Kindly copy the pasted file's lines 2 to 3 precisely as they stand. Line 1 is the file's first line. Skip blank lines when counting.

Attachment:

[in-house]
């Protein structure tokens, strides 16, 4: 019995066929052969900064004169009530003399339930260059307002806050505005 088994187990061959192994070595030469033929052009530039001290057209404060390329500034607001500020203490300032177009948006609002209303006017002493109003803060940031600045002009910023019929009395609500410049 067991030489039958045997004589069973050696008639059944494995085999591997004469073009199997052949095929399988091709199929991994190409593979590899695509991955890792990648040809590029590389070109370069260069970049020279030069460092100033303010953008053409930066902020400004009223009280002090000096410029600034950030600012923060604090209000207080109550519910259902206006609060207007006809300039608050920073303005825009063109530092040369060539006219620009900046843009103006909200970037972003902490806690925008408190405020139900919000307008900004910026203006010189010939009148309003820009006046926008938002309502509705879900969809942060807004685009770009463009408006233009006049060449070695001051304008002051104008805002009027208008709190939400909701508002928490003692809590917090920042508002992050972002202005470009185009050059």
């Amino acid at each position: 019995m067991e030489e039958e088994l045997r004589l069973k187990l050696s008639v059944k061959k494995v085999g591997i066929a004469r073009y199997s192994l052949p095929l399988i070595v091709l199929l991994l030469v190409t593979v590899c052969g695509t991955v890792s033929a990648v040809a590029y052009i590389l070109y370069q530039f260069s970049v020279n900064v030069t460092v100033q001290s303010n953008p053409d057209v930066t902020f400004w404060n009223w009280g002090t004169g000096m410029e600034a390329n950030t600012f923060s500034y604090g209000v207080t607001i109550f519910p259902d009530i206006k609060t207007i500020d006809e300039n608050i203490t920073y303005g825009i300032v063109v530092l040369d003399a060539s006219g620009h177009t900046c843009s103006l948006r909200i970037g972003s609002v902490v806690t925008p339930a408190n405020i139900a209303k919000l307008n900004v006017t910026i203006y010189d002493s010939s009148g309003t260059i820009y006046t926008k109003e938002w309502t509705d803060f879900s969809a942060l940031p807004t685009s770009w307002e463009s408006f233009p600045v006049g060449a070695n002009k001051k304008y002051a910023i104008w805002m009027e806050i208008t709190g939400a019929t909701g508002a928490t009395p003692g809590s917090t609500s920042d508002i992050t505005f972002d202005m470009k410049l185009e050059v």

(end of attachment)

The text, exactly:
């Protein structure tokens, strides 16, 4: 019995066929052969900064004169009530003399339930260059307002806050505005 088994187990061959192994070595030469033929052009530039001290057209404060390329500034607001500020203490300032177009948006609002209303006017002493109003803060940031600045002009910023019929009395609500410049 067991030489039958045997004589069973050696008639059944494995085999591997004469073009199997052949095929399988091709199929991994190409593979590899695509991955890792990648040809590029590389070109370069260069970049020279030069460092100033303010953008053409930066902020400004009223009280002090000096410029600034950030600012923060604090209000207080109550519910259902206006609060207007006809300039608050920073303005825009063109530092040369060539006219620009900046843009103006909200970037972003902490806690925008408190405020139900919000307008900004910026203006010189010939009148309003820009006046926008938002309502509705879900969809942060807004685009770009463009408006233009006049060449070695001051304008002051104008805002009027208008709190939400909701508002928490003692809590917090920042508002992050972002202005470009185009050059």
């Amino acid at each position: 019995m067991e030489e039958e088994l045997r004589l069973k187990l050696s008639v059944k061959k494995v085999g591997i066929a004469r073009y199997s192994l052949p095929l399988i070595v091709l199929l991994l030469v190409t593979v590899c052969g695509t991955v890792s033929a990648v040809a590029y052009i590389l070109y370069q530039f260069s970049v020279n900064v030069t460092v100033q001290s303010n953008p053409d057209v930066t902020f400004w404060n009223w009280g002090t004169g000096m410029e600034a390329n950030t600012f923060s500034y604090g209000v207080t607001i109550f519910p259902d009530i206006k609060t207007i500020d006809e300039n608050i203490t920073y303005g825009i300032v063109v530092l040369d003399a060539s006219g620009h177009t900046c843009s103006l948006r909200i970037g972003s609002v902490v806690t925008p339930a408190n405020i139900a209303k919000l307008n900004v006017t910026i203006y010189d002493s010939s009148g309003t260059i820009y006046t926008k109003e938002w309502t509705d803060f879900s969809a942060l940031p807004t685009s770009w307002e463009s408006f233009p600045v006049g060449a070695n002009k001051k304008y002051a910023i104008w805002m009027e806050i208008t709190g939400a019929t909701g508002a928490t009395p003692g809590s917090t609500s920042d508002i992050t505005f972002d202005m470009k410049l185009e050059v």